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Rosie Vela and Her Little Known Album, ‘Zazu’


Rosie Vela and Her Little Known Album, ‘Zazu’

Everything that should have worked for Rosie Vela, worked against her. She was stunningly beautiful, a model who graced the cover of Vogue fourteen times. Billed as the next Kate Bush, she opened for The Fixx and former The Police guitarist, Andy Sumner, on his 1976 US tour. Her debut album, Zazu, featured two of her musical heroes, Steely Dan’s Walter Becker and Donald Fagen.

If you’re lucky, you might have stumbled across a copy of Zazu in the $2 bin at the record store.  But chances are, you won’t even find that. Which is too bad, because Zazu is an incredible album.

The album is fiery and lovelorn. “Tonto” and “Taxi” are defiant in a way only the ’80s songstress could be. There’s a sweetness, too — the sun-drenched “Magic Smile” was selected as the single and peaked at 27 on the Billboard Adult Contemporary charts. The follow up, “Interlude,” was a favorite of Becker and Fagen. The perfect showcase for her smoky, velvety vocals.

What makes Zazu such a masterpiece, is that it sounds like nothing else. Vela was a classically-trained pianist and studied opera, but when she discovered The Beatles and Jimmy Hendrix, her focus turned to pop music. After her husband, guitarist Jimmy Roberts, was diagnosed with cancer  he bought Steely Dan’s Can’t Buy a Thrill and played it over and over in his hospital room. Cementing her love for Becker and Fagen’s musical talents.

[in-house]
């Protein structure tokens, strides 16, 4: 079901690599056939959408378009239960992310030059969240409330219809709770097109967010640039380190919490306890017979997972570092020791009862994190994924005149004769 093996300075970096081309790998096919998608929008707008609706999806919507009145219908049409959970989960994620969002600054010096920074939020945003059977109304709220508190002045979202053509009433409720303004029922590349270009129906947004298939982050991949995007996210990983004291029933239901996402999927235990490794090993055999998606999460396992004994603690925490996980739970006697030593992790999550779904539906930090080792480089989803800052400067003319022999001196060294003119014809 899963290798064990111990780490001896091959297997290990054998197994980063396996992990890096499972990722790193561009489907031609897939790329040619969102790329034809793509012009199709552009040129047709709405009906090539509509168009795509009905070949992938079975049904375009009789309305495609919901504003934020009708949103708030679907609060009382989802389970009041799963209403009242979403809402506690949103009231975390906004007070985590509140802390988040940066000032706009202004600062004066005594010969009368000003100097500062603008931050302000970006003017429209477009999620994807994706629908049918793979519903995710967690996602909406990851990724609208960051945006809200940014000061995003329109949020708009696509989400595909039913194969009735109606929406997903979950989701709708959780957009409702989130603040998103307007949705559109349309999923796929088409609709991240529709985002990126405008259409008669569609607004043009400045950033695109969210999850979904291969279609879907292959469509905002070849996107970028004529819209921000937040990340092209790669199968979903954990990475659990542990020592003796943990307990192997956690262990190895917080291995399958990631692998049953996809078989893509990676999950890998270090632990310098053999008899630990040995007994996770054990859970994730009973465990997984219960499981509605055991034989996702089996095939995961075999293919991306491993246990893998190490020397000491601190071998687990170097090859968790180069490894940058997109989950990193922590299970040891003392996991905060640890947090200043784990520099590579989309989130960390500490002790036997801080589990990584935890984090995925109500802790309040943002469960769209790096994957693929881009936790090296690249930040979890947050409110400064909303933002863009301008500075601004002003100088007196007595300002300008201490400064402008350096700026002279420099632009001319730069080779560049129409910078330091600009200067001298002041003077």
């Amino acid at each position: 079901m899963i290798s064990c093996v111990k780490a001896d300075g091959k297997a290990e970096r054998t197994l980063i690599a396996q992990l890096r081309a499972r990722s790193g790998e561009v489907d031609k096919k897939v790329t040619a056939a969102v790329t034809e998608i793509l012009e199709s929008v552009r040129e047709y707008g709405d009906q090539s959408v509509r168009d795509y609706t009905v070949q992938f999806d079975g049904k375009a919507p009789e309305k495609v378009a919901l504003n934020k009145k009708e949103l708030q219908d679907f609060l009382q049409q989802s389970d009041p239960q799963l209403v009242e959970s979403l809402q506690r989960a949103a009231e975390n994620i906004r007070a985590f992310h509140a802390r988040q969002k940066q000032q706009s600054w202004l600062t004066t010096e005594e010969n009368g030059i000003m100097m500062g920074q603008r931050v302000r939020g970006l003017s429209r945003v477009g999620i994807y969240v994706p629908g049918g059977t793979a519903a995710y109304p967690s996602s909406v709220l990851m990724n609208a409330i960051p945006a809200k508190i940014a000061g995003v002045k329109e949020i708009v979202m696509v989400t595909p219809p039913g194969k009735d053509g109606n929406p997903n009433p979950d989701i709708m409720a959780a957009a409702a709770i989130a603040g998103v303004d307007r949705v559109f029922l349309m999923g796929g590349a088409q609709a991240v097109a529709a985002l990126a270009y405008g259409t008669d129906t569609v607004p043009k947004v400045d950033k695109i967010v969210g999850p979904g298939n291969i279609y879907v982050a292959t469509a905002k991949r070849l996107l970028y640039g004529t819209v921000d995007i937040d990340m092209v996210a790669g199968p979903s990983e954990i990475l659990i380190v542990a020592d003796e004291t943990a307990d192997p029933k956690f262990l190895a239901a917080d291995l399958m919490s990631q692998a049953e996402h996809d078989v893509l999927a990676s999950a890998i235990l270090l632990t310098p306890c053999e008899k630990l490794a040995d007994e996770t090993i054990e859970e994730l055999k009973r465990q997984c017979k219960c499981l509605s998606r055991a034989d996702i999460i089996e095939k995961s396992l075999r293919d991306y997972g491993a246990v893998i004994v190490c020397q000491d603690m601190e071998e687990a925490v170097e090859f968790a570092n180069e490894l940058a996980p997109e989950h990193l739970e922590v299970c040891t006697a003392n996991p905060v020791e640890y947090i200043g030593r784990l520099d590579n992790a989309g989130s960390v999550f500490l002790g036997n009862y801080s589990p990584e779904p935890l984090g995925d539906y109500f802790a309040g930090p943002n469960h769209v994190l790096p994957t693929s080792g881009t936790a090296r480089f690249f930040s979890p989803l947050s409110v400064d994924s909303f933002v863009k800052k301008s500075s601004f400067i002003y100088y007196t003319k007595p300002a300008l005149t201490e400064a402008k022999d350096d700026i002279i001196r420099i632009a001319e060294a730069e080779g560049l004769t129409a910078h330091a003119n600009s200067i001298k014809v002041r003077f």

Widowed young, she moved to New York City to try her hand at modeling, using the proceeds from her shoots to build a small home studio.  To unwind after a long day, she would come to her home studio and write her songs. Eventually, she recorded a demo and sent it to producer Gary Katz. He signed her immediately.  “The thing about Rosie is she doesn’t think in structures,” Katz told New York magazine in 1986. “She writes a passage because she likes it, then another and another, sometimes in the same key. And it works.”

Zazu might have been a little too weird for some. Evocative lyrics over Fagen’s slick melodies and Becker’s ambling guitar work, jazzy chord changes and dreamy lyrics made for a package that wasn’t quite smooth enough for the yacht rock crowd, too electronic for the singer-songwriter crowd, and not dance-pop enough for the club scene.

Her second album, Sun Across the Altar was lost to the A&M studio vaults, leaving Vela a footnote in the Becker/Fagen playbook.  She sang backing vocals for Electric Light Orchestra on their 2001 album Zoom, and dated ELO lead singer Jeff Lynne for a time.

Vela deserves to be recognized. Her work could, and should find a new audience. She’s not just someone’s girlfriend, or the woman who got Steely Dan back together. She deserves to be recognized for her talents. Maybe one day we will finally see Sun Across the Altar.



Libby Cudmore's debut novel The Big Rewind, received a starred review from Kirkus, and praise from USA Today, Booklist and Publisher's Weekly. She is a frequent contributor to Vinyl Me Please and Albumism, as well as Classic Album Sundays, The RS-500, The Collapsar and the Captain's Blog at YachtRock.com, and her short stories have been published in Stoneslide Corrective, Barrelhouse, PANK and the anthologies Hanzai Japan, Welcome Home and Mixed Up.

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